Spanner in the Works (8th Day of Anime)

I achieved 10 followers just before yesterday’s 12 Days post went live and 50 likes just afterwards.

Unfortunately, today’s 12 Days post isn’t as happy as a celebration post should be…

We’re getting more anime than ever before delivered to our screens, but there are 3 major roadblocks that stand in people’s way in doing so – Netflix, HiDive and Amazon Strike.

Certainly, two of the services I just listed are connected to each other and provide much of the same shows to different regions, but there are some differentiating factors between the two.

Disclaimer: This is my opinion based on what I’ve read around the internet and what I’ve experienced – I use HiDive for whatever I can get from it in my region for free, but otherwise I have no experience with the services I’m talking about.

Netflix

Also known as “those guys who spawned an entire Toblerone meme”, because they sure don’t deserve a giant Toblerone.

Neo Yokio jokes aside, it’s great that they have a bunch of anime with dubs and can serve the entire thing up as soon as it’s ready to about 200 regions at once. The only problem with that is the wait – even Anime News Network has the gall to joke about when shows land on the service. This is half the reason I don’t bother with the service in the first place.

The other half is that while Netflix stuff is stuff I normally wouldn’t want to place my bets on in the simulcast terms in most cases. Even some titan of a show that I’d be somewhat interested in supporting, like Little Witch Academia, isn’t something I’d like to see on a weekly basis. Once Netflix does decide to dole it out anyway, I would’ve lost interest in it because that shiny simulcast veneer would have fallen away by then.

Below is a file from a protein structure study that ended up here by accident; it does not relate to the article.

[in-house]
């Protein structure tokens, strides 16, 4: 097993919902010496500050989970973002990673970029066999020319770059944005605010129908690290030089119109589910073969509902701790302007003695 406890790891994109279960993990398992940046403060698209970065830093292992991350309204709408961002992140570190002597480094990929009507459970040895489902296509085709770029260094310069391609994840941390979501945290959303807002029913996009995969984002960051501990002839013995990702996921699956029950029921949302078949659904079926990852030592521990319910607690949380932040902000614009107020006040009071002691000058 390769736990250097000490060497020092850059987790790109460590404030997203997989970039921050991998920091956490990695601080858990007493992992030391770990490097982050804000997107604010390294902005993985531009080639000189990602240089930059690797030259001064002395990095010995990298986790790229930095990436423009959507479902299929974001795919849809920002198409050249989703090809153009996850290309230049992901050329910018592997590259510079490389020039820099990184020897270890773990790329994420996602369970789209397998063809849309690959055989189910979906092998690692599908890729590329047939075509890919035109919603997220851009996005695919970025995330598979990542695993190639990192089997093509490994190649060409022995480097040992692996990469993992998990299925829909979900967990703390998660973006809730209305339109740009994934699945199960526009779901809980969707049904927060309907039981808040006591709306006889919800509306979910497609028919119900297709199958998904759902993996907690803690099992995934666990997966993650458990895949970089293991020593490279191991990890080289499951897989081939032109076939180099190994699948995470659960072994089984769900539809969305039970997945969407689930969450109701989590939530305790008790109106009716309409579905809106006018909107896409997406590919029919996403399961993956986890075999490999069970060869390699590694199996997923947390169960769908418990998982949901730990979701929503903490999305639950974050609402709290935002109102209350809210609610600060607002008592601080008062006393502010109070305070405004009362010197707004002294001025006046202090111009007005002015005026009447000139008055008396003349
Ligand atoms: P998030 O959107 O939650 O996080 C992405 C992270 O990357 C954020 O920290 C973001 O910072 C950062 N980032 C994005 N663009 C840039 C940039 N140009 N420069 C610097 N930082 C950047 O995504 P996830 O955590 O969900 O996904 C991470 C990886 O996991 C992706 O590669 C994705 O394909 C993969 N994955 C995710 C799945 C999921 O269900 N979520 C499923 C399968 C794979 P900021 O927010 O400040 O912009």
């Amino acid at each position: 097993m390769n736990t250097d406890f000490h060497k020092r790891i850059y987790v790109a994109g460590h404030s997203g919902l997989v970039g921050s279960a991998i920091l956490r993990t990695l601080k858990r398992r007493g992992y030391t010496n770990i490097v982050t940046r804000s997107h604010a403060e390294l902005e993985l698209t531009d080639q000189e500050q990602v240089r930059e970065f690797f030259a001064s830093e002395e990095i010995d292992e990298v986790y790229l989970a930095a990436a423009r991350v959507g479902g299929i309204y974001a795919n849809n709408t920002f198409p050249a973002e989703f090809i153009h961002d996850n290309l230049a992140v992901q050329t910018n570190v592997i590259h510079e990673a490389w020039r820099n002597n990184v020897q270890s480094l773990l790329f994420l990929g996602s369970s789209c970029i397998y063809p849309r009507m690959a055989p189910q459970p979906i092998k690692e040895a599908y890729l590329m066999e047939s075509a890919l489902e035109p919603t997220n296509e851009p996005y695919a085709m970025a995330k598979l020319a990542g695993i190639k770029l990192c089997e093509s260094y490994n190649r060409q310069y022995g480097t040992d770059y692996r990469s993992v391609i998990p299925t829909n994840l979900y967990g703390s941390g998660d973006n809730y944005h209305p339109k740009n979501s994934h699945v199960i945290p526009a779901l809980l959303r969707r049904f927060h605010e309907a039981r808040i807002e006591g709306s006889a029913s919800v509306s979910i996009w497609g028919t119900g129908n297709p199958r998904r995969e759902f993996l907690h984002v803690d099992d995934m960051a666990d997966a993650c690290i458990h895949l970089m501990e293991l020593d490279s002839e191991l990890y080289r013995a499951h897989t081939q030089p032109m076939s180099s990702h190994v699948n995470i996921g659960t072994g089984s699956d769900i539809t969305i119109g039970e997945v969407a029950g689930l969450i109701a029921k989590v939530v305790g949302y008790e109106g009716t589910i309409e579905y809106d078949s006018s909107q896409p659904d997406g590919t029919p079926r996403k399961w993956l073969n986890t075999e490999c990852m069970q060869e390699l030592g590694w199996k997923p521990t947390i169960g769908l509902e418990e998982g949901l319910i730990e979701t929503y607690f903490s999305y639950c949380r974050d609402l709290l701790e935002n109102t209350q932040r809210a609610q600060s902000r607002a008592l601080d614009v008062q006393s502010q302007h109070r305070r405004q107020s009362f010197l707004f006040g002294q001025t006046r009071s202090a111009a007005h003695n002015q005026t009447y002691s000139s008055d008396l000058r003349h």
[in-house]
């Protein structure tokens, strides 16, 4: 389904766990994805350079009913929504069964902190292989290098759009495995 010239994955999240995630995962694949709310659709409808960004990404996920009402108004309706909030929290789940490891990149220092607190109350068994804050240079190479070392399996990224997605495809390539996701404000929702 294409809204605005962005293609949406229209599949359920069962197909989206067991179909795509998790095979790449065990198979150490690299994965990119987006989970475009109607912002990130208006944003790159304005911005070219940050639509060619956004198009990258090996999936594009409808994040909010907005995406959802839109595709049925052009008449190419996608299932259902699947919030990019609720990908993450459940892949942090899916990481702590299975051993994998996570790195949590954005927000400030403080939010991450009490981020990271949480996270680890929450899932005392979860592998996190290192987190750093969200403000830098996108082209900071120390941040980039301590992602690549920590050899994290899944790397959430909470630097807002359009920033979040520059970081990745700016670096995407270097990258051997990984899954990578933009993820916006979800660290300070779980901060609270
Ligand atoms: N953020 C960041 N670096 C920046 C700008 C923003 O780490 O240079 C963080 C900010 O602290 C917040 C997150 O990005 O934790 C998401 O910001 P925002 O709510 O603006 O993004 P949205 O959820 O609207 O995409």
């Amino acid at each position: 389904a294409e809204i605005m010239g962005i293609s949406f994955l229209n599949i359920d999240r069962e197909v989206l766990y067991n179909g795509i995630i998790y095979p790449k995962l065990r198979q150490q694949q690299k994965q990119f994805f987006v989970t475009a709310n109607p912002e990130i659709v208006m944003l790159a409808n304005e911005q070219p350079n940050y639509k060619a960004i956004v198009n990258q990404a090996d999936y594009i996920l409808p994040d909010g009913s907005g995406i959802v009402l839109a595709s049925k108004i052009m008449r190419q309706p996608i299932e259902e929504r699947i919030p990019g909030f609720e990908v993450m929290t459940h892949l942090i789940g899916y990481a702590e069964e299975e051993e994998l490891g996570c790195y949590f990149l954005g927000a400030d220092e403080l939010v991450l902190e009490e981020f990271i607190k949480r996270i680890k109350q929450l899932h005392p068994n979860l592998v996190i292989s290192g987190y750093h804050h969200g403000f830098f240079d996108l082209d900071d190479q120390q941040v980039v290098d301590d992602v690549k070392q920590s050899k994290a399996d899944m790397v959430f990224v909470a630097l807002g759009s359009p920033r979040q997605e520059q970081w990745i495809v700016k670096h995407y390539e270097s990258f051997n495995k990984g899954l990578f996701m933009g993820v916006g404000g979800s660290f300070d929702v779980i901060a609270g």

HiDive

HiDive decided to make a step in the right direction by licensing OVAs, and I remember Crunchyroll soon did the same thing afterwards. Also, sub changing will stop me from griping about unreadable subs, although since I’ve only complained about that for Hina Logic, nobody knows I complained about it in the first place.

The problem with their free-but-ad-enabled service on desktop (their apps are so new, I haven’t used them) is that the large resolution compared to the other free services is both a blessing and a problem.

It’s a blessing because for something like Houseki no Kuni, you can see everything in its proper glory which deepens your appreciation of the show’s minutiae.

It’s a problem because you can’t tell what episode you’re on, since HiDive’s entire website is made to be on a “night mode” of sorts. Crunchyroll and all the other services have the episode name above the episode, but HiDive is the only service that has the name below the episode (aside from the episode navigation, of course, which is a different matter entirely).

Amazon

If a show is licensed by Amazon, that causes quite the stir. After all, there’s that double paywall (apparently $160) just to get a few shows and even if they’re very attractive shows like Inuyashiki, the shows are either going to flourish on the illegal side of things or just be left to the wayside if HiDive doesn’t get there first. I don’t live in a region where Strike is available (not to my knowledge, anyway) but I try to obtain my shows as legally as I can through one week delays, which makes me the one who loses the most.

The Animeism/Noitamina tradeoff is another strike (pun unintended) against them, because that meant some shows of extremely great quality get the same treatment. Of course, you never know a show’s a hit or a miss without putting it out there, but Amazon prevents exposure to high quality shows more than Netflix or HiDive do.

So, that’s my opinion on the three anime services that have caused waves in the industry as of late. What’s your take?

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